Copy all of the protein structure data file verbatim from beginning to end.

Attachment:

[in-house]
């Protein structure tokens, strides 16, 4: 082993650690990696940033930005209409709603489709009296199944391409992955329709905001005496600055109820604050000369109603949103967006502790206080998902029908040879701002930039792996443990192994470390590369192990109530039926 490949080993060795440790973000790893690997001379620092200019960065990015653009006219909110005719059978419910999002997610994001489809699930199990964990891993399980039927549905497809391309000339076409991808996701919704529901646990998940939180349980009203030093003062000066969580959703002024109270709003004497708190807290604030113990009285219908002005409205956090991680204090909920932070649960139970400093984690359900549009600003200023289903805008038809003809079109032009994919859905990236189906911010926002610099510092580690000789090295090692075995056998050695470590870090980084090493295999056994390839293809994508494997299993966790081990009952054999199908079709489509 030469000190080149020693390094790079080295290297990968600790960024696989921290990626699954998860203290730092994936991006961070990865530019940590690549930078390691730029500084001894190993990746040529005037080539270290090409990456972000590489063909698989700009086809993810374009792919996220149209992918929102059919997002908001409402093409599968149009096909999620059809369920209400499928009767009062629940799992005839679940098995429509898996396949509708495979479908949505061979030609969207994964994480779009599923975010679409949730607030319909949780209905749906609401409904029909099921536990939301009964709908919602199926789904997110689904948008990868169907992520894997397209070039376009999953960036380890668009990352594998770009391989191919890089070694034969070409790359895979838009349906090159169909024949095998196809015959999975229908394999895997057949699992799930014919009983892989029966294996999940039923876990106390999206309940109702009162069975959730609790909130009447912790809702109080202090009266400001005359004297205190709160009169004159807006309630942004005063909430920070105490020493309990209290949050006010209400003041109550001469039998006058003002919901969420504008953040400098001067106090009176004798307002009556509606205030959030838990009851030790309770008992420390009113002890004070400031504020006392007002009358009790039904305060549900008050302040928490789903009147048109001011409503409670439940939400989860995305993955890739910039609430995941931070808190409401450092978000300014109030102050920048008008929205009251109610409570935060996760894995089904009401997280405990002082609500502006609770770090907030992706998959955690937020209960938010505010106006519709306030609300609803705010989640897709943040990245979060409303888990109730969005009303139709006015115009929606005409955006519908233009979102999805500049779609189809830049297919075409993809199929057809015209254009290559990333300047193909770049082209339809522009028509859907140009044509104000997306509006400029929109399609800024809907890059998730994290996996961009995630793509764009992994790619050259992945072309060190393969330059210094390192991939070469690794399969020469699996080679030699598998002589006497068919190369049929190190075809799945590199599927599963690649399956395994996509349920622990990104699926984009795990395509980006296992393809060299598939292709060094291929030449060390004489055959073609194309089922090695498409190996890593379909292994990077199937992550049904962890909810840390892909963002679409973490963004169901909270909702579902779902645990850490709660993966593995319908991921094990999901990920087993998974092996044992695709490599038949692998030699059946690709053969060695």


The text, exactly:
[in-house]
């Protein structure tokens, strides 16, 4: 082993650690990696940033930005209409709603489709009296199944391409992955329709905001005496600055109820604050000369109603949103967006502790206080998902029908040879701002930039792996443990192994470390590369192990109530039926 490949080993060795440790973000790893690997001379620092200019960065990015653009006219909110005719059978419910999002997610994001489809699930199990964990891993399980039927549905497809391309000339076409991808996701919704529901646990998940939180349980009203030093003062000066969580959703002024109270709003004497708190807290604030113990009285219908002005409205956090991680204090909920932070649960139970400093984690359900549009600003200023289903805008038809003809079109032009994919859905990236189906911010926002610099510092580690000789090295090692075995056998050695470590870090980084090493295999056994390839293809994508494997299993966790081990009952054999199908079709489509 030469000190080149020693390094790079080295290297990968600790960024696989921290990626699954998860203290730092994936991006961070990865530019940590690549930078390691730029500084001894190993990746040529005037080539270290090409990456972000590489063909698989700009086809993810374009792919996220149209992918929102059919997002908001409402093409599968149009096909999620059809369920209400499928009767009062629940799992005839679940098995429509898996396949509708495979479908949505061979030609969207994964994480779009599923975010679409949730607030319909949780209905749906609401409904029909099921536990939301009964709908919602199926789904997110689904948008990868169907992520894997397209070039376009999953960036380890668009990352594998770009391989191919890089070694034969070409790359895979838009349906090159169909024949095998196809015959999975229908394999895997057949699992799930014919009983892989029966294996999940039923876990106390999206309940109702009162069975959730609790909130009447912790809702109080202090009266400001005359004297205190709160009169004159807006309630942004005063909430920070105490020493309990209290949050006010209400003041109550001469039998006058003002919901969420504008953040400098001067106090009176004798307002009556509606205030959030838990009851030790309770008992420390009113002890004070400031504020006392007002009358009790039904305060549900008050302040928490789903009147048109001011409503409670439940939400989860995305993955890739910039609430995941931070808190409401450092978000300014109030102050920048008008929205009251109610409570935060996760894995089904009401997280405990002082609500502006609770770090907030992706998959955690937020209960938010505010106006519709306030609300609803705010989640897709943040990245979060409303888990109730969005009303139709006015115009929606005409955006519908233009979102999805500049779609189809830049297919075409993809199929057809015209254009290559990333300047193909770049082209339809522009028509859907140009044509104000997306509006400029929109399609800024809907890059998730994290996996961009995630793509764009992994790619050259992945072309060190393969330059210094390192991939070469690794399969020469699996080679030699598998002589006497068919190369049929190190075809799945590199599927599963690649399956395994996509349920622990990104699926984009795990395509980006296992393809060299598939292709060094291929030449060390004489055959073609194309089922090695498409190996890593379909292994990077199937992550049904962890909810840390892909963002679409973490963004169901909270909702579902779902645990850490709660993966593995319908991921094990999901990920087993998974092996044992695709490599038949692998030699059946690709053969060695």